A Pass Sanitaire, or a Health Pass, is compulsory to enter museums, restaurants, shopping malls, and cafes. You really can’t travel within France without one.
Travelers from the USA, don’t worry! Your original white CDC vaccine card will be widely accepted in Paris and France because there is no system to quickly convert our vaccine records into their QR Code version of a Pass Sanitaire. I showed my vaccine card in various restaurants, cafes, museums, and trains throughout the country and never had a problem. So basically, your original white CDC vaccine card is your Pass Sanitaire.
[Editors Note: As of Nov 2, the information below is invalid. The French Government has stopped taking applications for CDC Vaccine cards from Americans to be converted into Pass Sanitaire. The process is now managed by pharmacies in France. Check out the map on this page to find a pharmacy near you]
If there are several weeks before your trip, certain foreigners, for example from the USA, can apply to convert their vaccine card into a Pass Sanitaire. These covid vaccine certifications can take weeks to convert. I met several fellow travelers who tried emailing 3-4 weeks in advance and never received their Pass. They used their physical vaccine card just like I did with no problems. Even if you apply I strongly suggest taking your vaccine card with you to show it everywhere.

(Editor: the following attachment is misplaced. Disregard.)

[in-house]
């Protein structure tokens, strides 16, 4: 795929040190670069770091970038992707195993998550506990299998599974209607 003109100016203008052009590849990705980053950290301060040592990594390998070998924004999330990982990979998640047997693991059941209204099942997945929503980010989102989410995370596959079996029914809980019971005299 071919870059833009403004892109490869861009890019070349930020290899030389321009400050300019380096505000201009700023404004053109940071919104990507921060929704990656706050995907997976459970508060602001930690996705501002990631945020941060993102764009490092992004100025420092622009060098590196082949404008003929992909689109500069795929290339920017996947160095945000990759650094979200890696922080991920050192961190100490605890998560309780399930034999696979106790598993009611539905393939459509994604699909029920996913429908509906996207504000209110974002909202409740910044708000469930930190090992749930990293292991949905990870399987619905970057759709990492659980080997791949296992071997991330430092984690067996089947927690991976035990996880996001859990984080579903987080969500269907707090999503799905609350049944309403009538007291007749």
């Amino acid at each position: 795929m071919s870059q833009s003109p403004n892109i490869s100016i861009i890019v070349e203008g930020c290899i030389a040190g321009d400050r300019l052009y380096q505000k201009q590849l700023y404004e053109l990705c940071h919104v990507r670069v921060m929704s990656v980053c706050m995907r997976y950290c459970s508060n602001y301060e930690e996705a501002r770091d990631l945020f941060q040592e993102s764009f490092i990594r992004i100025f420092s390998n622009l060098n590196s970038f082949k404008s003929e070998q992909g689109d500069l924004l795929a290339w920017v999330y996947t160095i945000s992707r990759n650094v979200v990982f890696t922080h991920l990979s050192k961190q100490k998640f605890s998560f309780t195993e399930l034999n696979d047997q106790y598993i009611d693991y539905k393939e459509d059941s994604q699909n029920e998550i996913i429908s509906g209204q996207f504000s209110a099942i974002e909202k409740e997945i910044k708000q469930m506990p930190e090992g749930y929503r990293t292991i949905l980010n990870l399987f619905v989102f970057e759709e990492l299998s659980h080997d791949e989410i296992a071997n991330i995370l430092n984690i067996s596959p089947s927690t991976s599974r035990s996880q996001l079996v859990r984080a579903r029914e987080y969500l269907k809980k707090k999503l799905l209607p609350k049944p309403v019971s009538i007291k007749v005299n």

One you apply and receive your QR code, then add it to the Tous Anti COVID app (available on Apple and Android). Now you are good to go.
Pro Tip: Take a screenshot of your TousAnti COVID app page with QR code and add it to the Lock Screen of your phone so it’s ready to go!
Can I Travel to Paris right now?
Can I travel to Paris right now? If you are healthy and vaccinated, there is no reason why you shouldn’t travel to Paris. Yes, as long as you continue to follow the advice of the medical community and local regulations, you should be safe in Paris. All of the systems are in place to keep travelers and locals safe.
The French philosophy on medicine centers on science and the social good, not economics. So most people comply with local ordinances for the greater good.
Mask compliance on public transportation, entering buildings, or whenever required, is in my observation at nearly 100%. Social distancing is still valid especially on public transport.